Adam Murdie Hogg - Part 1


Preface

During the Great War Woodcote Park, Epsom was used as a military camp, first by the University and Public Schools Brigade of the Royal Fusiliers and then as a convalescent camp. Although the convalescent camp was run by the Royal Canadian Army Medical Corps they treated many thousands of service personnel from various Imperial (Commonwealth) countries. To give an idea of the numbers involved in January 1918 the camp treated 2655 patients, the average stay was around 42 days and each day over 3250 dressings were changed.

We wanted to do something to honour the medics and all those who were treated at the camp but with such large numbers involved it would be impossible for a small group of volunteers to research everyone who was at the camp. So we have chosen to record the war service of just one man who would represent the whole. We have been greatly assisted by, and wish to thank, the family of Adam Murdie Hogg, who have provided much of the biographical information and images used on this page.

Peter Reed, Webmaster

Scottish Roots and Emigration

Adam Murdie Hogg was born on 15 October 1895 in New Belses, Roxburghshire, Scotland (parish of Ancrum, near Jedburgh) to Alexander and Jessie Hogg. Adam's parents married on 28 December 1888 in the Parish of Ancrum at Birseslees.

The 1901 census records the family living at 'Belses Joiners House', Ancrum, Roxburghshire. Adam's father Alexander, was a 41 year old general labourer. His mother was aged 40, and his older brother James, was aged 7. Living with them was 82 year old Jessie Murdie, the mother of Adam's mother.

Adam, mother Jessie, brother James and father Alexander in Scotland, 1901.
Adam, mother Jessie, brother James and father Alexander in Scotland, 1901.

The Hogg family emigrated to Alberta, Canada in 1906, and were perhaps typical of the thousands of families from the British Isles who emigrated to Canada, Australia, New Zealand, South Africa and the USA, in search of a better way of life. Many, like Adam, were destined to return to fight for the 'Old Country' in the Great War. It has been suggested that some 60% of those who served in the Canadian Army during 1914 - 1918 were born in the UK.

On arrival in 1906 the family travelled by train from Calgary to Innisfail, Alberta, where it seems they had to buy all their supplies. They travelled by wagon to their homestead, and are recorded in the 26 June 1906 Canadian census as living in Pine Lake, Strathcona, Alberta. However, the census is somewhat confusing as they didn't live in Pine Lake, they went straight to Elnora, which is about 30 miles from Innisfail. They owned two horses, two milk cows and two meat cattle. It was noted that all the family could read and write.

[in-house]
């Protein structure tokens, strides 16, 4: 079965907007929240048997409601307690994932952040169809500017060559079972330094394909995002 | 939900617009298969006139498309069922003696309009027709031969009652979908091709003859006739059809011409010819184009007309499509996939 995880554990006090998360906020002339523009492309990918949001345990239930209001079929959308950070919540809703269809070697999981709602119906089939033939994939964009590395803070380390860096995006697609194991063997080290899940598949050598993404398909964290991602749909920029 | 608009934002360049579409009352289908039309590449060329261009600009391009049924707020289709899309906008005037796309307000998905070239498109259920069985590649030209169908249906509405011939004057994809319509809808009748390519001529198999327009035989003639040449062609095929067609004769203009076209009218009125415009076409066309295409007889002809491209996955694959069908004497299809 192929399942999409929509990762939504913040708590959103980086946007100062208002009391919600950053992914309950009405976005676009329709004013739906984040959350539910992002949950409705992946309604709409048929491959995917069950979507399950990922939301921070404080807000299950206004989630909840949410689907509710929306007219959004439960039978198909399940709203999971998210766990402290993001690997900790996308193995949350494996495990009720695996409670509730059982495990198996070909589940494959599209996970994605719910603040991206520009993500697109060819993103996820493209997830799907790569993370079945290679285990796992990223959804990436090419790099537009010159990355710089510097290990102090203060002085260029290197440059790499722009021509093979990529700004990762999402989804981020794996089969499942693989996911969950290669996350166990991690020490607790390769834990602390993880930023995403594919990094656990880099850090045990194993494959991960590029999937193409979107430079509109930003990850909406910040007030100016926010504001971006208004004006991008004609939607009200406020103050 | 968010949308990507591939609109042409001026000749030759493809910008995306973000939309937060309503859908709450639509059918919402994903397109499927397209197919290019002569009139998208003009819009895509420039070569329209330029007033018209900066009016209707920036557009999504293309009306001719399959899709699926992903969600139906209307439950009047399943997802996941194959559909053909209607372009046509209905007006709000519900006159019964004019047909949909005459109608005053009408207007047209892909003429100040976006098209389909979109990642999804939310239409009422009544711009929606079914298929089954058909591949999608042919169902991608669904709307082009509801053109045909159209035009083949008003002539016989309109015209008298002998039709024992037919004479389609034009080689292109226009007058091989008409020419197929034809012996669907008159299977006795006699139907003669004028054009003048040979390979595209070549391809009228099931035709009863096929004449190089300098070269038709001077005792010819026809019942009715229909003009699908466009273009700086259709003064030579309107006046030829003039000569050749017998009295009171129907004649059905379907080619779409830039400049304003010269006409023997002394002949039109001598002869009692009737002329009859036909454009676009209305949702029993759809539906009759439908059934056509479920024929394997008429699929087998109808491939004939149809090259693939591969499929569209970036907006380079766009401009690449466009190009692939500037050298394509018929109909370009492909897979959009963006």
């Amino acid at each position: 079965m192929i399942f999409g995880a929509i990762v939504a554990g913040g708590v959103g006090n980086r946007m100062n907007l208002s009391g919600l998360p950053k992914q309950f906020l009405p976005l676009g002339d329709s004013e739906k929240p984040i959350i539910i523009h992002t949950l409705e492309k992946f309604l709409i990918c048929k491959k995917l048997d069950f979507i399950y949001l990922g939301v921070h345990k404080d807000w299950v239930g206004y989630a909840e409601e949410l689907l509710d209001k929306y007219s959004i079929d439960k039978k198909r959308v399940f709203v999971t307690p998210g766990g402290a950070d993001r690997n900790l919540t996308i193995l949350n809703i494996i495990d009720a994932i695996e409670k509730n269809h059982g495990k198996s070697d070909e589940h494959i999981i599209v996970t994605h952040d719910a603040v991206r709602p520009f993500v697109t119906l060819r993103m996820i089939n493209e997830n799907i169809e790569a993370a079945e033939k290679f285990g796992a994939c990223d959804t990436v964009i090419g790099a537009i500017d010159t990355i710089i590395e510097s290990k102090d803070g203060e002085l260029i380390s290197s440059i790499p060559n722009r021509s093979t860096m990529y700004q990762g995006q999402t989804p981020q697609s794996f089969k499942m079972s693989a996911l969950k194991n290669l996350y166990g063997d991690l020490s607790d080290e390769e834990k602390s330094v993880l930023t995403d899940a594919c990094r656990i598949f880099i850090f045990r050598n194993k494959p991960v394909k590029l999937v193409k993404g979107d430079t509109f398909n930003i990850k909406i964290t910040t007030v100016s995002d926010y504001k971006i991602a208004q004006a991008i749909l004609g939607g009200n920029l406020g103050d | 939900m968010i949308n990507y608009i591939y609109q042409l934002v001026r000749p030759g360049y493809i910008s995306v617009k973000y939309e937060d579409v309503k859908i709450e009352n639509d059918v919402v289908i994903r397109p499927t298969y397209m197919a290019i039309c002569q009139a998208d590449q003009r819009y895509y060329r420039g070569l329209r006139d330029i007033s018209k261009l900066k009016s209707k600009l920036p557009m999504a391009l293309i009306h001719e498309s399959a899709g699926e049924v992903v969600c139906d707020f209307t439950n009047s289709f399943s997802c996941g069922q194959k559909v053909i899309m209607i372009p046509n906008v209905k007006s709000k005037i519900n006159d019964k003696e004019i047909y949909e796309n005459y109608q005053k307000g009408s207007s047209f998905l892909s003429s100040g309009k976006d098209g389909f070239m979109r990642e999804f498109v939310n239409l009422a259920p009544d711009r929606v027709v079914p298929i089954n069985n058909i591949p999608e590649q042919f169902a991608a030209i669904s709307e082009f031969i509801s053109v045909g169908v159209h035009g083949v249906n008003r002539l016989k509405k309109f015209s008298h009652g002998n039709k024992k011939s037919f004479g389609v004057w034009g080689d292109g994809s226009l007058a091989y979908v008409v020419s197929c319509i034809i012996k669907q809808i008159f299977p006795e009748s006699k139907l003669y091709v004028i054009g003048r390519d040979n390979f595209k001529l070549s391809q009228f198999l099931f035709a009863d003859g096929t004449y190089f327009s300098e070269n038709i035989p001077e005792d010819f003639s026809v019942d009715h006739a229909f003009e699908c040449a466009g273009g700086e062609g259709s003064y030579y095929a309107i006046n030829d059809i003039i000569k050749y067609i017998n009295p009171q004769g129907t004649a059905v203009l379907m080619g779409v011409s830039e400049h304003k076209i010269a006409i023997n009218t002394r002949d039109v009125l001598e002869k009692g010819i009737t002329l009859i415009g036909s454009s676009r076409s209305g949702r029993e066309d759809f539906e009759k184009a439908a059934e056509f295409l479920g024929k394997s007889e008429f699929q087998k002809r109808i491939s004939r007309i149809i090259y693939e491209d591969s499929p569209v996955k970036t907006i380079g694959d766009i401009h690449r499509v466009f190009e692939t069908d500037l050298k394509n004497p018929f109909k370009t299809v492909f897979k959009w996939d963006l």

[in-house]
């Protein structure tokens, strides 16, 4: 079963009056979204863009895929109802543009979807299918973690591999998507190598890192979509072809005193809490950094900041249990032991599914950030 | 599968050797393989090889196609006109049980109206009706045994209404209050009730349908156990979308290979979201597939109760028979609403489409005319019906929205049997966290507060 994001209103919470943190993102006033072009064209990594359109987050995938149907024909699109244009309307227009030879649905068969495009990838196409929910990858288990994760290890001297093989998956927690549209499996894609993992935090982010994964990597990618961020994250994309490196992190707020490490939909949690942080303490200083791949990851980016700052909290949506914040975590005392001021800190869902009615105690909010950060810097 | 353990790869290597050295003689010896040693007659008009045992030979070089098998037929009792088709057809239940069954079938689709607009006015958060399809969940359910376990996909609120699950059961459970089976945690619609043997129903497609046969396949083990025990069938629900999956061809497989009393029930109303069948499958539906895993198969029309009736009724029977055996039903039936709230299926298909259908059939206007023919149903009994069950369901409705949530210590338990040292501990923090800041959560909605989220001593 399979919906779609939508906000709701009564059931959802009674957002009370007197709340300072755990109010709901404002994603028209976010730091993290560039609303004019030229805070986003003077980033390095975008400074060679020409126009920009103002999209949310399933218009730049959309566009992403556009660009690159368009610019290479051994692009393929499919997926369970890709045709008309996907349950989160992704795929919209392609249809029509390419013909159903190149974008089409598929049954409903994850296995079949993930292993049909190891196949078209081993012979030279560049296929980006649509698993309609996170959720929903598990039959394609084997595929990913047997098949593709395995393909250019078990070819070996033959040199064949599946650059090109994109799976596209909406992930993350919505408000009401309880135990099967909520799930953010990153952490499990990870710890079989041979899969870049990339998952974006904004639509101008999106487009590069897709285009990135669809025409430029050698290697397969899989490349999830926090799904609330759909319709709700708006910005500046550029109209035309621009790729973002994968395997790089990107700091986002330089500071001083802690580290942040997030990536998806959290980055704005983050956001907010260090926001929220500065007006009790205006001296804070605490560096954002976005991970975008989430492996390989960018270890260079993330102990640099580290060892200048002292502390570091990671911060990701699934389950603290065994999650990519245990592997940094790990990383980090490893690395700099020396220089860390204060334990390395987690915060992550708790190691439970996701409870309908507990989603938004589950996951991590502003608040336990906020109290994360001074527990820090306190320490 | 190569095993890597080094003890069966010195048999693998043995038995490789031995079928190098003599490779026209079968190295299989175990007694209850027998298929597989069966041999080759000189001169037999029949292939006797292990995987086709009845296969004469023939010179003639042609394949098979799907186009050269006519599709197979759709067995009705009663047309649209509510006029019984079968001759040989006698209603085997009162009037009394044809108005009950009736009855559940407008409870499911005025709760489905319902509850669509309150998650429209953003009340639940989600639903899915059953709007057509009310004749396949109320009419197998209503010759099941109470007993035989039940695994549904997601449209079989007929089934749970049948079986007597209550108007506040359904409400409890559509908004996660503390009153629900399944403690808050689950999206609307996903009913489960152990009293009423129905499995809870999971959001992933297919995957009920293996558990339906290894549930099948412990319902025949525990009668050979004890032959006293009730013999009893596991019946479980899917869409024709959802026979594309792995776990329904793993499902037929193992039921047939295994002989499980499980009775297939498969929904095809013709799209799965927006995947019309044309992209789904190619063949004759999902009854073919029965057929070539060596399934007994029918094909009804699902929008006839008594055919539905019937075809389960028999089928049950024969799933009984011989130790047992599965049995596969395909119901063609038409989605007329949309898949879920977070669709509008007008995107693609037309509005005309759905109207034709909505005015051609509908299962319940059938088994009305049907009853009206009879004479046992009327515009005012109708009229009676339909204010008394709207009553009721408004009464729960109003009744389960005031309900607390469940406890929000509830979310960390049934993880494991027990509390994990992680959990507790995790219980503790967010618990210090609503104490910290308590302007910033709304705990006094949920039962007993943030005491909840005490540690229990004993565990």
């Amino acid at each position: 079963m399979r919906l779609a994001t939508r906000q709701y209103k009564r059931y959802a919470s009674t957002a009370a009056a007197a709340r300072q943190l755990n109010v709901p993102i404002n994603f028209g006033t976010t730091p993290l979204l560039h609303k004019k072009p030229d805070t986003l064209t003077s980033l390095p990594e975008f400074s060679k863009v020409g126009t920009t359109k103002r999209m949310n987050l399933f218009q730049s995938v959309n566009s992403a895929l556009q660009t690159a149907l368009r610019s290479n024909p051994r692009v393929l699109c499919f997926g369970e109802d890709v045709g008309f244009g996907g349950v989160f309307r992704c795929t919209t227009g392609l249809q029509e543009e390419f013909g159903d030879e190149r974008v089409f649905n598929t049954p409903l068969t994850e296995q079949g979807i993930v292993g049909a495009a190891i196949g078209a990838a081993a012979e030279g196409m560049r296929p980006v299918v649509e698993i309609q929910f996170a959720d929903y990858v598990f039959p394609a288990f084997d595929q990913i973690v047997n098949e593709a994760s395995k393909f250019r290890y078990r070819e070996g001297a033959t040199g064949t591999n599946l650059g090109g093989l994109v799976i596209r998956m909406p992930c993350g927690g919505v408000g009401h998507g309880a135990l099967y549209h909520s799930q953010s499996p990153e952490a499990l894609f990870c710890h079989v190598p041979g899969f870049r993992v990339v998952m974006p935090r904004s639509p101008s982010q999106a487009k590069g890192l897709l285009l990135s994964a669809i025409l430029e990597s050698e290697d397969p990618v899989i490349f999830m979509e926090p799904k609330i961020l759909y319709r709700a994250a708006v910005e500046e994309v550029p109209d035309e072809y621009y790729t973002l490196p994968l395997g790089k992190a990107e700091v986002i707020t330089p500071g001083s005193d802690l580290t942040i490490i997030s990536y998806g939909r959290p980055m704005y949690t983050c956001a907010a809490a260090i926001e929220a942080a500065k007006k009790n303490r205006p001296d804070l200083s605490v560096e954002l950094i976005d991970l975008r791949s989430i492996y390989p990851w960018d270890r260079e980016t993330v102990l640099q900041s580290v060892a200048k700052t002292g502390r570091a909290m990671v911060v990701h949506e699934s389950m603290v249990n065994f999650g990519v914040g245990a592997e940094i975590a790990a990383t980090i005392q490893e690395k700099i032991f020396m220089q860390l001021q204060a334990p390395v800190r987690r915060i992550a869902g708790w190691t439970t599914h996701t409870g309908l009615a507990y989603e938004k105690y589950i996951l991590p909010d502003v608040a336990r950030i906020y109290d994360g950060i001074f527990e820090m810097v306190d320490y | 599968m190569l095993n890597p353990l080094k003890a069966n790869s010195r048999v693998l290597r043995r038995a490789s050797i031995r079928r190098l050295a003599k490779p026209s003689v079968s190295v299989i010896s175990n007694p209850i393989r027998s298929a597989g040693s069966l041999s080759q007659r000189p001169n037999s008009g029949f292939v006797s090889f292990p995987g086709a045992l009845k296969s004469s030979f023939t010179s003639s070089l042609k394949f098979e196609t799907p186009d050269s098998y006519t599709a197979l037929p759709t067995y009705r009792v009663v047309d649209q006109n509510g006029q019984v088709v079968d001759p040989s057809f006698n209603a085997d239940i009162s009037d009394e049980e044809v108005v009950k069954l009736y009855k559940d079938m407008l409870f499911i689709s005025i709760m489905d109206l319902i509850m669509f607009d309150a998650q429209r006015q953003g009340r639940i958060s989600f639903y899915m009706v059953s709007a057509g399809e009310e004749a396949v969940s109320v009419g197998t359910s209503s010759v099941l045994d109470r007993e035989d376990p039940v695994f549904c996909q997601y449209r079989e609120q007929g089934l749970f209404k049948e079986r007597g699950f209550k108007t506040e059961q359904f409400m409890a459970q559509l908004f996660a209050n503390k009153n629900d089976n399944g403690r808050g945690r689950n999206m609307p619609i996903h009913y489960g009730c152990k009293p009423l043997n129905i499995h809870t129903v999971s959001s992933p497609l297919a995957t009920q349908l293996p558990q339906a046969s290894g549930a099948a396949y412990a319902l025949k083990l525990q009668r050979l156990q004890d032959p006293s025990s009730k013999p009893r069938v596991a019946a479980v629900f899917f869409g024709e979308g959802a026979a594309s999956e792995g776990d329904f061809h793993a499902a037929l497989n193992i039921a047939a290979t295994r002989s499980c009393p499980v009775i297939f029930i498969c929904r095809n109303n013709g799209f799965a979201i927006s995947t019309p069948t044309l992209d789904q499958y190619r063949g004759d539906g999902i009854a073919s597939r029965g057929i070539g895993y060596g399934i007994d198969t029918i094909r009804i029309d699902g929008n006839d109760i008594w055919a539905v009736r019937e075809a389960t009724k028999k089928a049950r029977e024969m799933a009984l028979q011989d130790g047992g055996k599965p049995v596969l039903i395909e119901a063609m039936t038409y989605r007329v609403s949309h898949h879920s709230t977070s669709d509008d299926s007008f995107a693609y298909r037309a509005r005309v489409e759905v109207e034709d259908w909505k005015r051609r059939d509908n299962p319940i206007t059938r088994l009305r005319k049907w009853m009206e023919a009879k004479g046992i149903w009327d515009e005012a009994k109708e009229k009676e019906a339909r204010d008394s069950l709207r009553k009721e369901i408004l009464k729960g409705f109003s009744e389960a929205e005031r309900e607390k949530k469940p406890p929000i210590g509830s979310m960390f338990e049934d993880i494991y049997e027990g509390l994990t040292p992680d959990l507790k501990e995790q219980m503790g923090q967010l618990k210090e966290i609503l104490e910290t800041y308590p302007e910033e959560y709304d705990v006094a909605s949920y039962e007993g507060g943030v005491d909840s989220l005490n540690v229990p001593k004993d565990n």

The Hogg family was one of the first families to settle in Elnora, about 8 miles from Pine Lake, and they had a part in the naming of the town. The name Elnora was chosen, honouring both Mrs. Hogg and Mrs. Edwards, who looked after the birthing of babies and the general welfare of the district.

Initially they lived in tents whilst they built a wooden shack, which was a stop-gap whilst they built their main house, completed in 1910. The shack hosted the first church service in Elnora in 1906, so they did not have to live in tents for very long. The shack must have been well built, as it was still standing on the farm as late as 2000. In 2011 the main house was still in occupation by Adam's family.

Shack c1914. Adam on the left, Adam's parents, an unknown, then Adam's brother Jim on the right.
Shack c1914. Adam on the left, Adam's parents, an unknown, then Adam's brother Jim on the right.

Some of the settlers, including the Hoggs, for a time lived in 'soddies'. These were little houses made from cutting sod and stacking it together to form a house and they were usually dug in against a bank. The winter of 1906-1907 was very severe with four feet of snow, drifting to fourteen feet. A friend of the family, Bella Stroyan, also from Scotland, spent her first winter in a tent at nearby Ashcroft. The early settlers must have been a tough hardy bunch!

The 1916 census, taken on 1 June, shows the family living in the Red Deer district of Alberta. Adam's father and brother James are described as farmers, whilst Adam was described as a soldier and farmer. They stated their religion as Presbyterian.

The house and family in Elnora, 1916. Click image to enlarge
The house and family in Elnora, 1916. Click image to enlarge

Links to
Part 1 - Scottish Roots and Emigration
Part 2 - Enlistment and Embarkation
Part 3 - Active Service
Part 4 - Convalescence at Woodcote Park
Part 5 - Back to War



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